Valerie Gerlich was helping plan the church's sesquicentennial dinner in September when she got the news: St. Michael — a church nearly as old as the state of Minnesota — would be closing its doors. Its last mass will be celebrated Sunday.

The dinner became a modest luncheon — ham sandwiches in the gym — devoted to saying goodbye to a 150-year-old West St. Paul parish.

"It was devastating," said Gerlich, a 20-year member of the parish. "The timing couldn't have been worse."

Church leaders say a depleted parish and dwindling contributions led them to the painful decision to close. Parishioners, some crestfallen or angry, are now scrambling for new places to worship.

It's a familiar scene. The Archdiocese of St. Paul and Minneapolis called for a dramatic round of church closings and consolidations about five years ago. Things have stabilized since, and St. Michael is the only metro-area church to close this year.

Between 2012 and 2015, St. Michael was "clustered" with two nearby parishes, meaning they shared a pastor. In 2012, its school combined with several other schools to form Community of Saints.

It wasn't enough to save St. Michael, a church that served about 230 households, according to the archdiocese's newsletter.

"I'm just really sorry that St. Michael has to be closed," the Rev. Andrew Brinkman, a parish priest, told the congregation recently. "I feel my own helplessness in the midst of it all."

About 110 people attended the penultimate mass on Nov. 20, spread throughout a building designed as a gym but used as the church since the 1950s. Intricate, stained glass murals masked old glass block windows, a stark contrast to the dated oak paneling, rust carpet and brown-and-green floor tiles.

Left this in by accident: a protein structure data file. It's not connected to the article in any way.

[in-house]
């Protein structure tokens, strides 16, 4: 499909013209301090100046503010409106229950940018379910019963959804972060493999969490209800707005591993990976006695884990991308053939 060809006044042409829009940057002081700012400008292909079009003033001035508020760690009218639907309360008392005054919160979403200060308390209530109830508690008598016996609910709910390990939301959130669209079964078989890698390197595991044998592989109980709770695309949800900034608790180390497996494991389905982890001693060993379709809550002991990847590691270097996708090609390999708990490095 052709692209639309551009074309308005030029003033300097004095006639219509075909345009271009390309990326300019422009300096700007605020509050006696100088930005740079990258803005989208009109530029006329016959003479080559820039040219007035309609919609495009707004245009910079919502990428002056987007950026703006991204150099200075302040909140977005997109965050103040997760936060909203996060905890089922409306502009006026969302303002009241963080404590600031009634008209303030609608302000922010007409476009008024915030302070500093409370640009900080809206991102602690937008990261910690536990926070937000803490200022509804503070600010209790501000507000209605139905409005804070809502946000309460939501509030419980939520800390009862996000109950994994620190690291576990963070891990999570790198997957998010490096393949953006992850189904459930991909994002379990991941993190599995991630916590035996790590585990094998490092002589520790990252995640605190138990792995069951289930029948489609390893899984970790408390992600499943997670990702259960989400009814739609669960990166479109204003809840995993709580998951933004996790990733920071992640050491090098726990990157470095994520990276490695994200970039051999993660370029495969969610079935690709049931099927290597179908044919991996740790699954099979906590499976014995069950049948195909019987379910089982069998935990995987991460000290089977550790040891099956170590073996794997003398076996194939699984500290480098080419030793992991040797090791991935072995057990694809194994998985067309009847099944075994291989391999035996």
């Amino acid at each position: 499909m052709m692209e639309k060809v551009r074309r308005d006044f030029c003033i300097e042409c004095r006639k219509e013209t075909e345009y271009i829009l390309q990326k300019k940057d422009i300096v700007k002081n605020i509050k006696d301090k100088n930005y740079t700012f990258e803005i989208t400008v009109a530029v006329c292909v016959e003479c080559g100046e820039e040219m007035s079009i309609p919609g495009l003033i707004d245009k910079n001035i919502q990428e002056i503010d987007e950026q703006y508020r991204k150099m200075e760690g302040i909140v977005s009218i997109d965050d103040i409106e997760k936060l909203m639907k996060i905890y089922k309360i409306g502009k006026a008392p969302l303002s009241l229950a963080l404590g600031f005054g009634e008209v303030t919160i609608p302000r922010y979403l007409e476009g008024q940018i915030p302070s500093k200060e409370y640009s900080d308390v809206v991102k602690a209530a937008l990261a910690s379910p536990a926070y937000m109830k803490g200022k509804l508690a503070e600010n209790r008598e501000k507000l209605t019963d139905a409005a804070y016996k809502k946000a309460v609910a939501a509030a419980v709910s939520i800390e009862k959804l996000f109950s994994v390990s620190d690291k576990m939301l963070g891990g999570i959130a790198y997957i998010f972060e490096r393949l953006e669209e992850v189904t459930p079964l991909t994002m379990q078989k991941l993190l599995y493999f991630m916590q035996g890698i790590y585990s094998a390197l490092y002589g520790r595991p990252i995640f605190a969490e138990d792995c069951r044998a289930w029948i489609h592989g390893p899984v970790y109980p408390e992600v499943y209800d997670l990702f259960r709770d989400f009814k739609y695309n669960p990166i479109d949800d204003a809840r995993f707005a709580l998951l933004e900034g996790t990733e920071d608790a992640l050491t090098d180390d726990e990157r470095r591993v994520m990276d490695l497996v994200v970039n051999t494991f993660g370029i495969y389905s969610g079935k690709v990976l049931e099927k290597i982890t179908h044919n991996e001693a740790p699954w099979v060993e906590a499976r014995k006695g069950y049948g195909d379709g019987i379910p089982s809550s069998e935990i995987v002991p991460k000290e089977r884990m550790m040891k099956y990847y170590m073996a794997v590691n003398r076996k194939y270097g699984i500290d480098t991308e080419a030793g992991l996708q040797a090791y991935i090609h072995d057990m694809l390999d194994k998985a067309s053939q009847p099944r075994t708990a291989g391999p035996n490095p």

Lily Lacap cried a little while reading announcements at the end of the mass. A parishioner for 31 years, Lacap can recall people squeezing into every oak pew, sometimes pushing latecomers into the crying room.

But like her own children, families left West St. Paul and their replacements never came. Lacap also wonders whether some were driven away by the church's ongoing scandal of pedophile priests.

"Most of the church community is having a difficult time," she said of the closing. "Every one of us, it's like one huge family."

A rich history

St. Michael originally was founded in 1866 in what would become St. Paul's West Side neighborhood. It initially served Irish immigrants who couldn't afford the $1 toll to cross the bridge into downtown every Sunday, according to the archdiocese. In the 1950s, the church moved to an eight-acre site in West St. Paul.

A school was built first with plans to erect a church later. The church never materialized so the school gym became the worship space, said the Rev. Stephen Adrian, a retired St. Matthew's priest and Community of Saints canonical administrator.

When the church clustered with St. Matthew's and later Our Lady of Guadalupe, fewer masses were offered, Adrian said, leading to even lower attendance and diminished donations.

Carole Mulcahy complains that the new Community of Saints school has paid only nominal rent to St. Michael over the years. More income, among other things, might have helped save the parish, she said.

"Had we been paying attention or had a stronger leadership a few years ago, we could have and should have done something [about church finances]," Mulcahy said.

But Bridget Kramer, school principal, said that Catholic schools traditionally don't support parishes financially, and St. Michael was operating at a loss, regardless. Kramer said the diverse school of 140 students is strong and will survive. An all-school mass will be held at St. Michael on Thursdays and former parishioners may attend, she said.

"I hope some can find some comfort knowing that there is something continuing on this property," Kramer said.

St. Michael parishioners are dispersing to neighboring parishes, including St. Matthew, Our Lady of Guadalupe, or St. Joseph — West St. Paul's last Catholic church. People are resilient, Adrian said, and will find a place to worship.

"It's a human story," he said.

Erin Adler • 612-673-1781